Thursday, February 9, 2012
The blogosphere is atwitter about a recent case of possible fraud at Spectrum Auctions in London with Vanquish Wine Ltd.. The facts as I gather, are these: 13 lots of Domaine Romanee Conti were pulled on the eve of the auction because label irregularities had been alleged. The problems were spotted by attorney Don Cornwell, a noted Burgundy collector and appear to have been consigned, through an intermediary, by Rudy Kurniawan, who has been involved in the auction of several suspicious lots in years past (1, 2, 3).
Most of the blog entries and news reports I have read focus on Mr. Kurniawan, with historical asides to the Harvey Rodenstock fiasco where an entire cottage industry of fake bottle production and sales destroyed many a reputation and jarred the faith we might like to have in the auction house industry.
The best post I read also brought me a story I had not heard before. Mike Steinberger writes the WineDiarist, and he reports that in 2008, bottles of Domaine Ponsot’s Clos St-Denis from 1945, 1949, 1959, 1962, 1966, and 1971 were pulled from auction because the night before, the Domaine's owner flew in to remind them that they didn't begin making Clos St-Denis until 1982! Mr. Steinberger's takeaway from the most recent DRC flap is that interested parties on the internet keep auction houses honest.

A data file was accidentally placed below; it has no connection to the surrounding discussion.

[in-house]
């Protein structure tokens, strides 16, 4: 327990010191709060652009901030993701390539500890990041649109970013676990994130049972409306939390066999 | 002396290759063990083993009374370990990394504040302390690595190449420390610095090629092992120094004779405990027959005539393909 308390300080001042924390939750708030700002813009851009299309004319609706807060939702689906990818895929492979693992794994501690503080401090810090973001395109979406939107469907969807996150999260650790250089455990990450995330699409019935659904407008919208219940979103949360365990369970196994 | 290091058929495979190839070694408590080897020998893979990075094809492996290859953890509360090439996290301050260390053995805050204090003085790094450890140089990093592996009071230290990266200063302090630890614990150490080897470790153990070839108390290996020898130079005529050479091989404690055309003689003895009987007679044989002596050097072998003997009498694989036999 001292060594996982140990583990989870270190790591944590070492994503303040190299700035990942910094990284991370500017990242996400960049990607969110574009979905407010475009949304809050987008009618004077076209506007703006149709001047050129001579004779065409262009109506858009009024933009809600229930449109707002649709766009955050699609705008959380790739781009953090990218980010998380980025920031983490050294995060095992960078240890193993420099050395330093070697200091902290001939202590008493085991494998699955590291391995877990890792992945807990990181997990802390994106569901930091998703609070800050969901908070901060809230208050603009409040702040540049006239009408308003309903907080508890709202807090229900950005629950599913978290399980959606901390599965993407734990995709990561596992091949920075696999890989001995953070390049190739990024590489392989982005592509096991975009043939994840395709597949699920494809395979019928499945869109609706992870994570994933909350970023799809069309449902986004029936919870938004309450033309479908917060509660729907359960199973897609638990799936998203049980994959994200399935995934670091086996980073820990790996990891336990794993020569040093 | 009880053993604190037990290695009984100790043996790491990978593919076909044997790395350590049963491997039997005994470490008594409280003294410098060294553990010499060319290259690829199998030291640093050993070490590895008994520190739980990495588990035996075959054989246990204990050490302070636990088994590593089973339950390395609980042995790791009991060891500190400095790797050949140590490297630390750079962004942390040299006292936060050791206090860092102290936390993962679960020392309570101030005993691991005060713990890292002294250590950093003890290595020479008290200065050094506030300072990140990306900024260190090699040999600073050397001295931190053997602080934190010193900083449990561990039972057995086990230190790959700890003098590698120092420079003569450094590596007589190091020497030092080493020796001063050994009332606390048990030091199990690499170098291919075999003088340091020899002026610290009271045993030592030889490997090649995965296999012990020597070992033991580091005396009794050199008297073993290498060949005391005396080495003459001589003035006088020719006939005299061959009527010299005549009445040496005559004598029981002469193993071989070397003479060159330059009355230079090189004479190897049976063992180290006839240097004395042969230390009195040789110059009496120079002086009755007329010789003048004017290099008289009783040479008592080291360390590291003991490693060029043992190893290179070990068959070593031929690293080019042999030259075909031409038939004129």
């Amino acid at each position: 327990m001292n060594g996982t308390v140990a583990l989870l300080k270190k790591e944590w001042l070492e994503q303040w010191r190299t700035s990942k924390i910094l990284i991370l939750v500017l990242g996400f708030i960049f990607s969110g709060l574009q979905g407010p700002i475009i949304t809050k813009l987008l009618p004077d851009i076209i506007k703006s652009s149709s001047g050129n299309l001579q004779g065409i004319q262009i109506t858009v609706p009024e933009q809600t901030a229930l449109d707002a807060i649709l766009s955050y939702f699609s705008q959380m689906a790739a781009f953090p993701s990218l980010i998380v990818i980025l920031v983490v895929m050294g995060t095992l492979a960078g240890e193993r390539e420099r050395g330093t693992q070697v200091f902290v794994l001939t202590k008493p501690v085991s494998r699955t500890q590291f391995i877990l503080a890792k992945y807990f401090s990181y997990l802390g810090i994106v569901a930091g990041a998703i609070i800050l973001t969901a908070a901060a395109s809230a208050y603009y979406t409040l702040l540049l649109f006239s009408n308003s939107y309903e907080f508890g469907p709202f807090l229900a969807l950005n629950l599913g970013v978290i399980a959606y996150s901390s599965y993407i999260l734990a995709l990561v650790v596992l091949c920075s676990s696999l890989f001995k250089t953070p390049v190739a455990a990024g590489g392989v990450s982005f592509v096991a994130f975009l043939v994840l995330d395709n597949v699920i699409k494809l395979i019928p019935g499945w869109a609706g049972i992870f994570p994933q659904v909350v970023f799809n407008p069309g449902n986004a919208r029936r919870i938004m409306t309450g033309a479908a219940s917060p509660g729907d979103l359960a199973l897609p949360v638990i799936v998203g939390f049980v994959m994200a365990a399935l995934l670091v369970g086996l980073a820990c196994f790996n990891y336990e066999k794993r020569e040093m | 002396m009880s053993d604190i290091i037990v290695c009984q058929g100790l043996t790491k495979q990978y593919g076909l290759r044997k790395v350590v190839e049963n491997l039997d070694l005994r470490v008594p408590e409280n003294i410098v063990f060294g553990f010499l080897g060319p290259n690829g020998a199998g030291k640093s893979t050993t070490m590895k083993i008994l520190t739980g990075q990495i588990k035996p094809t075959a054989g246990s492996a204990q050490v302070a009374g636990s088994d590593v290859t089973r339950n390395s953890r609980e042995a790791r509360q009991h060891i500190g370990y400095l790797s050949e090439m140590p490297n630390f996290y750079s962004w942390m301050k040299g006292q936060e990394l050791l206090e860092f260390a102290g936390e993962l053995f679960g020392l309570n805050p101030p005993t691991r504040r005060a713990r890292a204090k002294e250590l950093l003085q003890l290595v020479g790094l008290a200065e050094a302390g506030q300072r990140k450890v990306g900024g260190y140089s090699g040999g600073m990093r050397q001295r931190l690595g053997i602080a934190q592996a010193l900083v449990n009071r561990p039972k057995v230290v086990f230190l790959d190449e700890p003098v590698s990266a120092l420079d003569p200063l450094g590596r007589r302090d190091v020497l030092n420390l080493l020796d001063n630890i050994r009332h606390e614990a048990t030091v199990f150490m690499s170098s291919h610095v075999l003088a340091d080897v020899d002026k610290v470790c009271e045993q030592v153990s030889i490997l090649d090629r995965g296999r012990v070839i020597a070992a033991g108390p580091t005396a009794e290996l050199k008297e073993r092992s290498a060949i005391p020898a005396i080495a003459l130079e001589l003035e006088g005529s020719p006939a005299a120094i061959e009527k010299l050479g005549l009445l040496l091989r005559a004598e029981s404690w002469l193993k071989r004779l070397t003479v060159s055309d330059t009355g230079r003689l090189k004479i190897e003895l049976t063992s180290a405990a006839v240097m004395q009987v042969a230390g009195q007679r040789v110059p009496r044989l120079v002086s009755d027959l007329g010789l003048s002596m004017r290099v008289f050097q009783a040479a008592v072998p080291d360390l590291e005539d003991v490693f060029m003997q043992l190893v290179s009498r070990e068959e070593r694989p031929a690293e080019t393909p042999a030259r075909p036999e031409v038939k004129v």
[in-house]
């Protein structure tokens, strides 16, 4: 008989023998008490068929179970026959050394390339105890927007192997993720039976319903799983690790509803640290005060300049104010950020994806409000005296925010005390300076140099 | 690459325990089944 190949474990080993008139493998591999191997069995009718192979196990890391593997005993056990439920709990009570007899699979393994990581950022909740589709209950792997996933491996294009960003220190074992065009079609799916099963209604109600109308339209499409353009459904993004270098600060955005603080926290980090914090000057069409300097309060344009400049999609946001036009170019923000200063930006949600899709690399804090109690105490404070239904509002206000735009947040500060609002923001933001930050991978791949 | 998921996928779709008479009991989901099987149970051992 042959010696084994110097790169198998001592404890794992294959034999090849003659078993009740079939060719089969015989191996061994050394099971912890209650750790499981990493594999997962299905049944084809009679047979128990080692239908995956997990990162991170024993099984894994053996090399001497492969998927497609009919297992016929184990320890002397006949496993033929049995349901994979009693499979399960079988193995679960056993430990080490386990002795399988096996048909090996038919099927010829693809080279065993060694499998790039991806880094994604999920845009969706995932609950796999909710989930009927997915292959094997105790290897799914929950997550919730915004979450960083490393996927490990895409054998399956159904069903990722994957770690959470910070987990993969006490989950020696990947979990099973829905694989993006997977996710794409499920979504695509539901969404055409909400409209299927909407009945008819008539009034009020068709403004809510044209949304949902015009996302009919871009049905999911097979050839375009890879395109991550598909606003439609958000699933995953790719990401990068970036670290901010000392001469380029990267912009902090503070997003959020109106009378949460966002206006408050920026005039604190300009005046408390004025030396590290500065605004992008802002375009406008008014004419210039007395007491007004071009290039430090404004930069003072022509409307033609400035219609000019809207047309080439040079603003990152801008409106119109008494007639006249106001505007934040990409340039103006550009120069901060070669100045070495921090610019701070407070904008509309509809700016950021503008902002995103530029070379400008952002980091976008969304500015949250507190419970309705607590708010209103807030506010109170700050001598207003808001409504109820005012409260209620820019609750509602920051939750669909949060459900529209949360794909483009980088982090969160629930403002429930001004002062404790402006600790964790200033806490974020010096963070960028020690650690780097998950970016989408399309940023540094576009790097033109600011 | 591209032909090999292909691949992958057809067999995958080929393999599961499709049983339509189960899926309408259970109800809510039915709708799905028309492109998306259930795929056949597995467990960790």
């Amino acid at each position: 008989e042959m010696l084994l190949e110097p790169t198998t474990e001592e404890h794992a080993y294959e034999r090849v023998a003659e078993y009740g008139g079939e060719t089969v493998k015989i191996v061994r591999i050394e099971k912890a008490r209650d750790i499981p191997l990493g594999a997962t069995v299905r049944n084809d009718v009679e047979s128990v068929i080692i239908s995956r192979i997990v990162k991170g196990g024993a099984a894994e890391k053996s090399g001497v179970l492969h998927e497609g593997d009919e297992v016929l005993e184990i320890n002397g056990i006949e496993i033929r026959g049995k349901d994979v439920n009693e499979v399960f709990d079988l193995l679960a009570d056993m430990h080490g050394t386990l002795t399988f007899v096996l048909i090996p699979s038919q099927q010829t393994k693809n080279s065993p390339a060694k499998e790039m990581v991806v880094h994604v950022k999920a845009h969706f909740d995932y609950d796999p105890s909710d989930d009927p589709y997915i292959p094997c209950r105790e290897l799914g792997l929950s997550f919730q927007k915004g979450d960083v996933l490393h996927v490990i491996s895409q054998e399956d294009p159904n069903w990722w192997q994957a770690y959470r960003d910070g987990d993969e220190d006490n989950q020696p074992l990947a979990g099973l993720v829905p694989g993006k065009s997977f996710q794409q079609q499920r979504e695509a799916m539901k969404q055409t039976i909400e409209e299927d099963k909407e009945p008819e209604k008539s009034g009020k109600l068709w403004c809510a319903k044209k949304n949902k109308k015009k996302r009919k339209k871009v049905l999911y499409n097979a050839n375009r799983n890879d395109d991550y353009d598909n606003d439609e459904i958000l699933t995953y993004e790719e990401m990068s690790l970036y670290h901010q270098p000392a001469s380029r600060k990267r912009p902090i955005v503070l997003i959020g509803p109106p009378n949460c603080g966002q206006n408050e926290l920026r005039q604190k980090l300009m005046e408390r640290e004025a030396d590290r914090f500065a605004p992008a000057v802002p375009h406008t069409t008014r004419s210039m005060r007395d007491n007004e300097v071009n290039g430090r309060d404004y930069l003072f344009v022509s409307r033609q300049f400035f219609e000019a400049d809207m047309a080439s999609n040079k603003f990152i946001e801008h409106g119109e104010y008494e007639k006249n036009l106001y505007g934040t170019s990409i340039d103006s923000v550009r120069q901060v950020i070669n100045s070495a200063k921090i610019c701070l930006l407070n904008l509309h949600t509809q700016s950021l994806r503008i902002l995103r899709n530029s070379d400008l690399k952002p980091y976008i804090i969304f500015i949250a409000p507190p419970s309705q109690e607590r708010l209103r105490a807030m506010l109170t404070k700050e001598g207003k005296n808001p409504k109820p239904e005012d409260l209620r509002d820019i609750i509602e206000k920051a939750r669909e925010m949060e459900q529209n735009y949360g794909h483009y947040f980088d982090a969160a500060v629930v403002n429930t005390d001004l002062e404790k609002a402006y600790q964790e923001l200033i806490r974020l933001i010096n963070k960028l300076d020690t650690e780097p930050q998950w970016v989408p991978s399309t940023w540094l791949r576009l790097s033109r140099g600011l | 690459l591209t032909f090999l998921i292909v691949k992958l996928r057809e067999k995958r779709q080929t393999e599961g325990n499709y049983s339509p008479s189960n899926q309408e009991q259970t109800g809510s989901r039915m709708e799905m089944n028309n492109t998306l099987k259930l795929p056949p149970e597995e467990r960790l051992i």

My takeaway is what the hell do those auction employees do for a living? We aren't discussing the results of mass spectrometer readings or carbon dating of glass here, just looking at a few websites to find out a wine actually exists! WTF? "Hrm, lesee Chateu FirstGrowth, medium neck fill, cork a quarter-inch shorter than it should be, label written in what appears to be crayon...sounds good!" If you guys want to earn your percentage, you might want to do just a little work. It reminds me of people buying bonds after only looking at their Moody's rating. ...and you know how many years of recession can be linked to that!
From my own collecting persepective, I worry about small ticket items that I might buy from internet houses. If firms cannot be trusted to check into bottles worth $5000, do you think they're gonna bother with my $100 lots? Food for thought, people. Let's be careful out there.